Here's what metropolitan government for Australia's cities should look like

Sydney opera house. Which is in a city in Australia. Image: Getty.

For residents of Australia’s cities, federalism means state governments have the right to assert what is in their best interests. Vertical fiscal imbalance has given the federal government licence to presume to know better than state governments what is in residents’ best interests. The possibility that they might themselves know what’s best is not a consideration.

The Greater Sydney Commission’s chief commissioner, Lucy Turnbull, might disagree. The commission values “citizen engagement” – however, it reports to the NSW planning minister.

A metropolitan planning agency that engages citizens, but is not representative of – and accountable to – those people, cannot be represented as promoting democratic governance. This is especially so when state and federal governments control the budget for metro-scale infrastructure and services. The federal funding largely takes the form of infrastructure grants and other tied grants that limit decision-making at the metropolitan level.

What’s the problem?

I recently wrote about Australia’s democratic, planning and governance deficits, and the infrastructure gaps. The role both state and federal governments play in urban regions is often incompatible with effective metropolitan governance, planning, accountability, productivity, service delivery and fairness.

To overcome these problems, Australia needs representative metropolitan governments that meet the following requirements:

  • are accountable to a metropolitan constituency;

  • undertake strategic planning;

  • are responsible for metro-scale infrastructure projects and services;

  • generate revenue; and

  • are in large part fiscally autonomous.

Autonomy means that metropolitan governments are able to enter municipal infrastructure finance markets, issue municipal bonds and negotiate service-delivery agreements with the private sector and civil society. This enables them to distance themselves from state and federal governments when deciding metro-scale infrastructure and services priorities.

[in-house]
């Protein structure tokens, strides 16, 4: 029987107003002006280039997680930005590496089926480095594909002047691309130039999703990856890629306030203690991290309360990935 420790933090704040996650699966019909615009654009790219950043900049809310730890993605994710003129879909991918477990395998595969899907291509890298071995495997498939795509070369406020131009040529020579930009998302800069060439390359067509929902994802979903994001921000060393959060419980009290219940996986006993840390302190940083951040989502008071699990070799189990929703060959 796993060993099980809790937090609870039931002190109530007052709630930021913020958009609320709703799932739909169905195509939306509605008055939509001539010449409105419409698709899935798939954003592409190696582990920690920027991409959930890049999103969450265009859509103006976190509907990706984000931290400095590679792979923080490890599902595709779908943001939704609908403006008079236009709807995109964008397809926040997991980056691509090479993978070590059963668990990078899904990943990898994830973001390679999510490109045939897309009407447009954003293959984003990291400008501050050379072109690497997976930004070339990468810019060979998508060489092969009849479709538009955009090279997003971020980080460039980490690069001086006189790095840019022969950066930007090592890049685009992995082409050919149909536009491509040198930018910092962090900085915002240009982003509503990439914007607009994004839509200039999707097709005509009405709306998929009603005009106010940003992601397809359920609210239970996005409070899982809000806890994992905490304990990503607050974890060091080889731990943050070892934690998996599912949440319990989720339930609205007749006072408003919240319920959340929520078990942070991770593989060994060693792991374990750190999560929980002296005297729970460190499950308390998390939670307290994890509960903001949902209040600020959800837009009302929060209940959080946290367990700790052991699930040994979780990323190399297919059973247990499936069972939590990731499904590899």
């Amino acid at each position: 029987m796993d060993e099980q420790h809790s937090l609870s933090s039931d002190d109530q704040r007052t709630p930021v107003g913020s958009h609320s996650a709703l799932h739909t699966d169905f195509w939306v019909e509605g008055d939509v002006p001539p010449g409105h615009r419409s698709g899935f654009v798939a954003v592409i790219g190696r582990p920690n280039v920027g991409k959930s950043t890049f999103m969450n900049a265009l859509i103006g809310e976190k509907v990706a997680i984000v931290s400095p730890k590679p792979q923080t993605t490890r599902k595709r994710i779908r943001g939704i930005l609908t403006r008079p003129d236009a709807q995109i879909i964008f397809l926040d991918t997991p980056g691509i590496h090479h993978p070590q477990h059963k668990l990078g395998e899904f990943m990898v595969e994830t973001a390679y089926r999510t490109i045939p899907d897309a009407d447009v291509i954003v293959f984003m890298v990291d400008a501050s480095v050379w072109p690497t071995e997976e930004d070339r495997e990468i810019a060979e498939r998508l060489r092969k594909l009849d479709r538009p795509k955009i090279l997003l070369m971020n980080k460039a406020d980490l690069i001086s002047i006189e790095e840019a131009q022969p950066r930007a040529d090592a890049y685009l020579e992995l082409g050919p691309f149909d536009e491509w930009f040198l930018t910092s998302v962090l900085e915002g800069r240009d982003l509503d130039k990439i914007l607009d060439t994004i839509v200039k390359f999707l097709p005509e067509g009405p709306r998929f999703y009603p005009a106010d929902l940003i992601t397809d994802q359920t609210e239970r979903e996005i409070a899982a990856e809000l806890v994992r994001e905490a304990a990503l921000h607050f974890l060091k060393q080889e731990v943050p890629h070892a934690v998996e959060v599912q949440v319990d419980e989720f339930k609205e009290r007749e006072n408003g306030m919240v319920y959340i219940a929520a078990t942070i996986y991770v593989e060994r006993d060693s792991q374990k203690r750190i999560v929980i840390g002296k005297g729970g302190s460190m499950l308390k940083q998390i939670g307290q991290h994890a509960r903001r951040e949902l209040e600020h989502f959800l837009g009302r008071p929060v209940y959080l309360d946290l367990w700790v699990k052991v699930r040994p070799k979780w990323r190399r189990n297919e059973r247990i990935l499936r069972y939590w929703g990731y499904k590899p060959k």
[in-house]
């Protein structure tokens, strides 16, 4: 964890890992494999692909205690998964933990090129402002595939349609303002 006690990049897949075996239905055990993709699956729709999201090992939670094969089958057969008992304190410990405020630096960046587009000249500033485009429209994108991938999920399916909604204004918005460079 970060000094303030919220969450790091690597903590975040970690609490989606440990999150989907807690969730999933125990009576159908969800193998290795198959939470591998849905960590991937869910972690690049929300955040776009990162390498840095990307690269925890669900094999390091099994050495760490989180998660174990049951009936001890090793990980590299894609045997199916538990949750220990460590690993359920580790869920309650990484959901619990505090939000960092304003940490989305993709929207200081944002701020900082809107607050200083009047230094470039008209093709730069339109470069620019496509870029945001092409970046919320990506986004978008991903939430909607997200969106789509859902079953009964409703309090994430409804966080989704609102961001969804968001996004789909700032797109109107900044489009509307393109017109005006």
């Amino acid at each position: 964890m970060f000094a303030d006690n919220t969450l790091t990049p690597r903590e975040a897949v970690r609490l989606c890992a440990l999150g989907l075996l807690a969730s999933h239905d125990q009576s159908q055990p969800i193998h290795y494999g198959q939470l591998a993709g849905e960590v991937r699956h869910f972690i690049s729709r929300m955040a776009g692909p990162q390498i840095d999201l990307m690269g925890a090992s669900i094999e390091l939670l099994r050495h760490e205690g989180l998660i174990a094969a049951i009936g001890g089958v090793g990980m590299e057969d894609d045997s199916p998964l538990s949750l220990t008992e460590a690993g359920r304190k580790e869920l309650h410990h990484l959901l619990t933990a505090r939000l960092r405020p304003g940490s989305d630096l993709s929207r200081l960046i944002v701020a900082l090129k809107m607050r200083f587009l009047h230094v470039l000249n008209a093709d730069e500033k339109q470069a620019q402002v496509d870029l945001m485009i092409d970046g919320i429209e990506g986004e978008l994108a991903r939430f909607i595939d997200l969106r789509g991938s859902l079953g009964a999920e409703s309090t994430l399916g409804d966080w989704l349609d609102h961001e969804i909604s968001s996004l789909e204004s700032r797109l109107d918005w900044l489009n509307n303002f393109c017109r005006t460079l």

Top-down approach

Australian governments, both Coalition and Labor, have over the decades repeatedly promoted some or other urban initiative. Enthusiasm for these initiatives has never been matched by their success.

National urban or spatial policies were popular in the 1970s and 1980s. In 2011, many urban academics and professionals welcomed the Labor’s national urban policy. In 2015, they welcomed the short-lived Coalition ministerial portfolio for cities and the built environment.

In a country that is 90 per cent urban, few policies are not de-facto urban. But policies with no urban intent, but with unintended urban outcomes, arguably exceed the impact of policies with urban intent. Instead of building unintended cities, it is far better that such matters are left to the cities concerned.

Internationally, the metropolitan “renaissance” since the early 1990s is based on enabling various forms of metropolitan government and governance to determine their own path in collaboration with higher tiers of government. This decentralisation does not have the prescriptive characteristics associated with the top-down creation of metropolitan governments in the 1960s and 1970s.

The “constitutive process” of metropolitan governments is central to their legitimacy and effectiveness. In Australia, this can take the form of constitutional change and the creation of a third level of government.

If the federal government were to conclude that metropolitan government is desirable – and that constitutional change is improbable – it has the option of creating an incentive framework for the creation of metropolitan governments.